Whether in ASCs or OBSCs, one transfer switch may be used if the continuous load on the essential electrical system is 150 kVA or less; however, all other essential electrical system requirements and regulations must be adhered to. Also, when installing only one transfer switch to transfer between power sources, failure of the transfer switch means failure of power transmission to the emergency distribution system. Even if the load on the essential electrical system is 150 kVA or less, more than one transfer switch may be installed.
If the load on the essential electrical system is more than 150 kVA, the number of transfer switches depends on the category of patient care. More than one transfer switch may be installed for each emergency branch.
Each switch shall be in a separate enclosure to negate the failure of one potentially damaging another, such as in a case of an electrical fault.
Automatic transfer switches (ATSs) are required for Type 1 and Type 2 essential electrical systems. Automatic or manual switches may be installed for all others.
Operating rooms (ORs) can be located within ASCs and OBSCs. Whether an operating room is located within an ASC or OBSC, the requirements are the same. Operating rooms are critical care spaces with high acuity requirements for invasive procedures. The presence of an OR can elevate the requirements of the entire EES.
Each OR shall be provided with a minimum of 36 125-V, 15- or 20-amp receptacles per FGI, NFPA, and NEC 517. Twelve of the 36 are required to be located convenient to the operating table on which the patient lays. A minimum of two receptacles are to be placed on each wall.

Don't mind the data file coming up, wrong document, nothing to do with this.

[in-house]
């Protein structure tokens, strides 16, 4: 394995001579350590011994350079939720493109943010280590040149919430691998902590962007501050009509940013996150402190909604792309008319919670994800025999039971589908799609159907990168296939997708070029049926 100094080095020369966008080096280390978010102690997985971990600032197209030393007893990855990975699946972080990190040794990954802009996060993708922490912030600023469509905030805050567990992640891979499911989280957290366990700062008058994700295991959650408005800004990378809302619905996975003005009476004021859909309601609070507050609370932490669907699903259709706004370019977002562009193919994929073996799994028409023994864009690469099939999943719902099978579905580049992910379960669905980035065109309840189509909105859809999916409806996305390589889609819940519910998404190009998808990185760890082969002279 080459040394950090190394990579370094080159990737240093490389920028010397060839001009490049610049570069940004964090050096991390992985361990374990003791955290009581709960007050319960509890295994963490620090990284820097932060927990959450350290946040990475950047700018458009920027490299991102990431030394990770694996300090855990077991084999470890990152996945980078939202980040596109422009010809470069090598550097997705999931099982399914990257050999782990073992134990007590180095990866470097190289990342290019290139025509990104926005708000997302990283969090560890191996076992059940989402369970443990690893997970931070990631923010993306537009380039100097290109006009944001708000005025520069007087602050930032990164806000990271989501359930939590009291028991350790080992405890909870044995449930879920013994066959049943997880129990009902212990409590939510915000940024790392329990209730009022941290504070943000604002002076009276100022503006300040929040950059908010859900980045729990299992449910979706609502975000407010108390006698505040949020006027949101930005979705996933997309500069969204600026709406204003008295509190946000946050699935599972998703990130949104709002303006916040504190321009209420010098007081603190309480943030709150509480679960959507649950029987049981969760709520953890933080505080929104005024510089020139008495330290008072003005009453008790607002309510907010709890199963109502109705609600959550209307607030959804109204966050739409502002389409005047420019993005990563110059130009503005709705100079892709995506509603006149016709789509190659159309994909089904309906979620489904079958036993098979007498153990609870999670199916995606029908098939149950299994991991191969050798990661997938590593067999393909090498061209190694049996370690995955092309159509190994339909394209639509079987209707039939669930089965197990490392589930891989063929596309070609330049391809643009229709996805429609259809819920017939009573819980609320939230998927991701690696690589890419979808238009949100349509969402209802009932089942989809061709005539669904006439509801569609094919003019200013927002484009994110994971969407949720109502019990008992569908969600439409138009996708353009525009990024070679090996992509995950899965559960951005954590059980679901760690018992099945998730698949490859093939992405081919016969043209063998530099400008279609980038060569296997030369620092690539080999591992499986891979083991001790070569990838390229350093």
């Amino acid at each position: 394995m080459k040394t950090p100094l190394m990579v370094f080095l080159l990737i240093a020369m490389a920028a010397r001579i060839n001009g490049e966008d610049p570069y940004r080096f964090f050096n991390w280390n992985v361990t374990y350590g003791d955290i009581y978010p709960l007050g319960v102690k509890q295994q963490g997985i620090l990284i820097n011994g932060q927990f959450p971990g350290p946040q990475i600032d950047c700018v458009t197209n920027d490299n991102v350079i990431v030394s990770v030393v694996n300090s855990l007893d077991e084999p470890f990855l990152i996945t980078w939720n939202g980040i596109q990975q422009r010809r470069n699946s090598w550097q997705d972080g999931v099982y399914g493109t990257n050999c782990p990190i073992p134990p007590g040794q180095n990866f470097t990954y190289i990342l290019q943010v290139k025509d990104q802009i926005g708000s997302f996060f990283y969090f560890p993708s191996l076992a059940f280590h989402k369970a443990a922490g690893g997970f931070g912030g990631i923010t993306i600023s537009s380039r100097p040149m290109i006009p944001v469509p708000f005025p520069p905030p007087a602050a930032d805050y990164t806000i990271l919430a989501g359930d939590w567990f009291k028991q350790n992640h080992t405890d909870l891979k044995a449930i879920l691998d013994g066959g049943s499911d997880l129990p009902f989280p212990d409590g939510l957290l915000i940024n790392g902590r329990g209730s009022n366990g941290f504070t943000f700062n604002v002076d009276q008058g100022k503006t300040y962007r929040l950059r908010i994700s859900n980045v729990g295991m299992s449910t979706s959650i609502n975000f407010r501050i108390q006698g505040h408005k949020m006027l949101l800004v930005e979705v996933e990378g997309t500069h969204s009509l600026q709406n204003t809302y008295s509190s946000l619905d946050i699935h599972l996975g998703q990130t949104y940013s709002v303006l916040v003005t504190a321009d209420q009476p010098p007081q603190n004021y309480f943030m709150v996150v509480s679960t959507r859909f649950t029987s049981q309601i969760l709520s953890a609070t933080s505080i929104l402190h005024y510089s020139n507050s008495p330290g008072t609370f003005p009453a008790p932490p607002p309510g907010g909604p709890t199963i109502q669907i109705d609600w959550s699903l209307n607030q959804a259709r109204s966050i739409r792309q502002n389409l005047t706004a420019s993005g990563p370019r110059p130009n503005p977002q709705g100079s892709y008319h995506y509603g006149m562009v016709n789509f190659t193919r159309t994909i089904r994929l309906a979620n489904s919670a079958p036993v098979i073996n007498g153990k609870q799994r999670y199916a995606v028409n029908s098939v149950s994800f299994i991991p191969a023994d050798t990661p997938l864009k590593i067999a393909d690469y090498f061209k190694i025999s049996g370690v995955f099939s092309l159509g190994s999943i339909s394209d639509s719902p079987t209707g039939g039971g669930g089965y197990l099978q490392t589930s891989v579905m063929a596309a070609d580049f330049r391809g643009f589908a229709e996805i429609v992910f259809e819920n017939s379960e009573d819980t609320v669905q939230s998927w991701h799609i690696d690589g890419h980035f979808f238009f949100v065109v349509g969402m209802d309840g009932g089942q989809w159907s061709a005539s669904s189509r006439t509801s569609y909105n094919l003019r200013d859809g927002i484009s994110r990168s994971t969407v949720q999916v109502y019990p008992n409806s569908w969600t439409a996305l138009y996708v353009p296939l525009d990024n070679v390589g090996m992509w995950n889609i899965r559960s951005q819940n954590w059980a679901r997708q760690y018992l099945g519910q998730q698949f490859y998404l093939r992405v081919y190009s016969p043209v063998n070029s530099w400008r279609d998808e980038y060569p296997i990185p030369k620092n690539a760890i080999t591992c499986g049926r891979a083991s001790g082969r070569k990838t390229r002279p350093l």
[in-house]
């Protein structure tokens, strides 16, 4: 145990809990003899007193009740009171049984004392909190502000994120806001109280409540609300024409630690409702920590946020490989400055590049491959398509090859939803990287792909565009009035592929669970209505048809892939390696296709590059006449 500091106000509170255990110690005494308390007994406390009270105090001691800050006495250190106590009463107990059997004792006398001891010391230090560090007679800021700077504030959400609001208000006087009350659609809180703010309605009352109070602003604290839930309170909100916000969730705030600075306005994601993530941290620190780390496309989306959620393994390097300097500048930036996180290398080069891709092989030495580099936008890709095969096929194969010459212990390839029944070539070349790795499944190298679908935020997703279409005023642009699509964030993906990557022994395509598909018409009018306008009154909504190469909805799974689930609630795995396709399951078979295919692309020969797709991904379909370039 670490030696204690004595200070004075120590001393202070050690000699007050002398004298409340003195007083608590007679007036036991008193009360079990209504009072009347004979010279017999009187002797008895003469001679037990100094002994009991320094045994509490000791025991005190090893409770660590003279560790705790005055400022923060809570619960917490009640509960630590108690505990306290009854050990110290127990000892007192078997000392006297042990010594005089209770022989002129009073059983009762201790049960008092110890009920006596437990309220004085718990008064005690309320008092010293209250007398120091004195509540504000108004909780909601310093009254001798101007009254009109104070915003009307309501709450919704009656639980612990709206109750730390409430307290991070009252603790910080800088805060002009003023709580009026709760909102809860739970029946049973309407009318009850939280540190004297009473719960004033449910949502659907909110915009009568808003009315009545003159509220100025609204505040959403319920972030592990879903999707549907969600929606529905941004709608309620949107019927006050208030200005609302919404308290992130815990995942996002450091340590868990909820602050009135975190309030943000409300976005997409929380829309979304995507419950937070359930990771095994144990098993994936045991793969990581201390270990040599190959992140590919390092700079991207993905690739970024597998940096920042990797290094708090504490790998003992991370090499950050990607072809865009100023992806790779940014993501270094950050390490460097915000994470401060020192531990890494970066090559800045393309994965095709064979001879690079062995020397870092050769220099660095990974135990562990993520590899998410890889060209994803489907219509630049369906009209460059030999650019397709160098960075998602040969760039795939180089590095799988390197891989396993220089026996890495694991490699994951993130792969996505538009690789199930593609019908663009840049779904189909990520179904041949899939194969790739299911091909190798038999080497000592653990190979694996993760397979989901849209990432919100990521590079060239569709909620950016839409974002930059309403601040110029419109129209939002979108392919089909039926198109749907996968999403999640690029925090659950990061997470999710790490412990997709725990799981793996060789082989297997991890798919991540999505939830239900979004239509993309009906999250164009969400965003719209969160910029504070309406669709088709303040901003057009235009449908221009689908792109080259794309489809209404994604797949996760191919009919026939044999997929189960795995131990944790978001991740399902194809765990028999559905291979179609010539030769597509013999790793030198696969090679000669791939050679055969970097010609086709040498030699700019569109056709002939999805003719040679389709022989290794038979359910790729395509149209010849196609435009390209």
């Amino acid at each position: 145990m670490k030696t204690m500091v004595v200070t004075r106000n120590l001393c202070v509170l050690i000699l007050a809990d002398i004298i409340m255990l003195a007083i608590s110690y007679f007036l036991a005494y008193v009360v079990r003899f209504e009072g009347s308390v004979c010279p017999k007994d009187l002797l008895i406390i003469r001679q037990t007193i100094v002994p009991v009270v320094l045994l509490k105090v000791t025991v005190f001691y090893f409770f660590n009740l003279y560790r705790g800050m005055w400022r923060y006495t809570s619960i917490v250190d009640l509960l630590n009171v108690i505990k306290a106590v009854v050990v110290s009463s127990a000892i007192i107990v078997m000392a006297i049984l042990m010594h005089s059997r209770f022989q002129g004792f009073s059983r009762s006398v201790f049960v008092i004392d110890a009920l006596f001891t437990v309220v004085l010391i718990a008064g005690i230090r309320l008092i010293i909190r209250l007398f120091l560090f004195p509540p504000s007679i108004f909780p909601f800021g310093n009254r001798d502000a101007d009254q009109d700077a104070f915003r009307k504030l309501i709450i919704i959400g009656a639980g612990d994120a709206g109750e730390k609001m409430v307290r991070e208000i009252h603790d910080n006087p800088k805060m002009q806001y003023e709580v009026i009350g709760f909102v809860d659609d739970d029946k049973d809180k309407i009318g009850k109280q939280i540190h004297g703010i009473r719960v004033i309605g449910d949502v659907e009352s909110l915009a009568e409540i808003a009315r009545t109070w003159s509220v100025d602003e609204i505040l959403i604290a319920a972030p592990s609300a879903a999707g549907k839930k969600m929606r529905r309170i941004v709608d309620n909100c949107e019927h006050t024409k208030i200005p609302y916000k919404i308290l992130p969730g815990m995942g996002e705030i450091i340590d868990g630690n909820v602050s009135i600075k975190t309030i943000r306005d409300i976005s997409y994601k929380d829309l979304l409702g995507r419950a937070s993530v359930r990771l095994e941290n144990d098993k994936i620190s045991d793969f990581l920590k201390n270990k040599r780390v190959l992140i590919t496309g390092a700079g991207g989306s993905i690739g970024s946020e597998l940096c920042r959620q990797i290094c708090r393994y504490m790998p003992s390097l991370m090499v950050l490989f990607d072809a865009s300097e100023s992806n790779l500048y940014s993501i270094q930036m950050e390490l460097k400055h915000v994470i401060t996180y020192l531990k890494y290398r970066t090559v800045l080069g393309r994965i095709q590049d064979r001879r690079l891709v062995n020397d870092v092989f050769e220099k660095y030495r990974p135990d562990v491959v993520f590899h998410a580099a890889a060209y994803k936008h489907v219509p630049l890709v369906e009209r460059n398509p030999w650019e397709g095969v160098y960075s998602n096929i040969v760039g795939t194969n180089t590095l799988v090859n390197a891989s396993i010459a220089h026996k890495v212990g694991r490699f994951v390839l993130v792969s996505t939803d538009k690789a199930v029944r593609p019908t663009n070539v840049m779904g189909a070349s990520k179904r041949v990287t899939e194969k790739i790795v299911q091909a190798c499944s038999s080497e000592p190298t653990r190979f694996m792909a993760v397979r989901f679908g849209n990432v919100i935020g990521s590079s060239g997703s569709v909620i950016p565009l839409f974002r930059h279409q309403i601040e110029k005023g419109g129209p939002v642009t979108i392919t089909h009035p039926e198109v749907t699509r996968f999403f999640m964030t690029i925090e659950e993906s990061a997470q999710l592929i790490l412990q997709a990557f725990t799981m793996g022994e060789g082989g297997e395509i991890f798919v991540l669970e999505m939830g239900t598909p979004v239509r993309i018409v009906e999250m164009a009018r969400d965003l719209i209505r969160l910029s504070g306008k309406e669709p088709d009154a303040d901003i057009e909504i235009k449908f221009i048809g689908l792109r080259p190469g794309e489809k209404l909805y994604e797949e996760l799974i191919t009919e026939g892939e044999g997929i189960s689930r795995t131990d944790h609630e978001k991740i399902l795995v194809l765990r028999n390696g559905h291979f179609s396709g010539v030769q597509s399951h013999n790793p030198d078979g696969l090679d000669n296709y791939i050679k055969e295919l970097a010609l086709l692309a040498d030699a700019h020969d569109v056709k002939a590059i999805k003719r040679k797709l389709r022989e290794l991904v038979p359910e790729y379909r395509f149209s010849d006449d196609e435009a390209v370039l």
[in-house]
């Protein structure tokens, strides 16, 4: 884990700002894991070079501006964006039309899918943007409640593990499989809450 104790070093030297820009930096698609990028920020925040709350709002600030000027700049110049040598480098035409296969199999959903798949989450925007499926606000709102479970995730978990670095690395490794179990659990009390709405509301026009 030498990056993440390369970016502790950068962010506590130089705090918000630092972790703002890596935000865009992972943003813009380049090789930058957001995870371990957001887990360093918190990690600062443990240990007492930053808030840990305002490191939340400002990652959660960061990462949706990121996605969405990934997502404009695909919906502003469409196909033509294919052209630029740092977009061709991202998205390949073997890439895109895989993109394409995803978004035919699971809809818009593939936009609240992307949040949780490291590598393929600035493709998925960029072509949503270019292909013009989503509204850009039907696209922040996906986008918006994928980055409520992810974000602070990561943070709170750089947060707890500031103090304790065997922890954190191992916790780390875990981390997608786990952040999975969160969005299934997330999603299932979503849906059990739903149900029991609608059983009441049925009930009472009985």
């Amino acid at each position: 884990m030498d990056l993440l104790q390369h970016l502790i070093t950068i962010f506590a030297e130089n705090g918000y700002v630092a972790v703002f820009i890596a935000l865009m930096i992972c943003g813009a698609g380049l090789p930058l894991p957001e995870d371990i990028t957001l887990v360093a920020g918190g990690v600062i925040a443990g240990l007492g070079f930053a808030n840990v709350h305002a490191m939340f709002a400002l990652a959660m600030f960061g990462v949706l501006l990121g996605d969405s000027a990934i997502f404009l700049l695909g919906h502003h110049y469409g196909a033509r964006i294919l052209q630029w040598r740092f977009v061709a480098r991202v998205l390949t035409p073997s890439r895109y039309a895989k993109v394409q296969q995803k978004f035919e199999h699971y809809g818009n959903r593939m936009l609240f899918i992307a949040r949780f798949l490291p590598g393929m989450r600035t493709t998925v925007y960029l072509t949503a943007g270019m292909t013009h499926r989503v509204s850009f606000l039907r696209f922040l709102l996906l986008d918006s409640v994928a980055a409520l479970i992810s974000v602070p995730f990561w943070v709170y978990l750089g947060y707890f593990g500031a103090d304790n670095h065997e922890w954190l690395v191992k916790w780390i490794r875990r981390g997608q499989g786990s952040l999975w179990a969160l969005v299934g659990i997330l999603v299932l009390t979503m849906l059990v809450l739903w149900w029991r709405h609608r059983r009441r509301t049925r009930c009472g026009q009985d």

Operating rooms are considered wet procedure locations unless a risk assessment conducted by the owner or the owner’s life safety consultant deems it otherwise. This can be dependent on a lower acuity level of operation being conducted within the room that is not considered a wet procedure.
Wet procedure locations require special protection against electrical shock due to the invasive nature of procedure. The special protection can be provided via a power distribution system that inherently limits the possible ground-fault current, such as with isolation panels or with ground fault circuit interrupters (GFCI). The intent is to reduce the possibility of electric shock to a patient while his or her body cavity is open and vulnerable.
Isolation panels are commonly utilized to provide power to emergency circuits within an OR. Special considerations need to be taken in regards to circuit run length, as isolation panels are sensitive to system impedance and need to be kept within the manufacturer’s limitations for proper operating of the isolation monitor. Multiple isolation panels may be considered in order to meet these requirements.
One or more battery-powered lighting unit should be provided within operating rooms to provide lighting in the interim of loss of power before the EES reestablishes power. This is intended so that the patient bed is illuminated at all times throughout the surgery for patient and physician safety. It’s important to note that these battery backup emergency lights are not intended as life safety lighting. Deliberate switching does not constitute loss of power, and these units shall be installed per NFPA 70 to sense for loss of normal power via an unswitched hot-leg.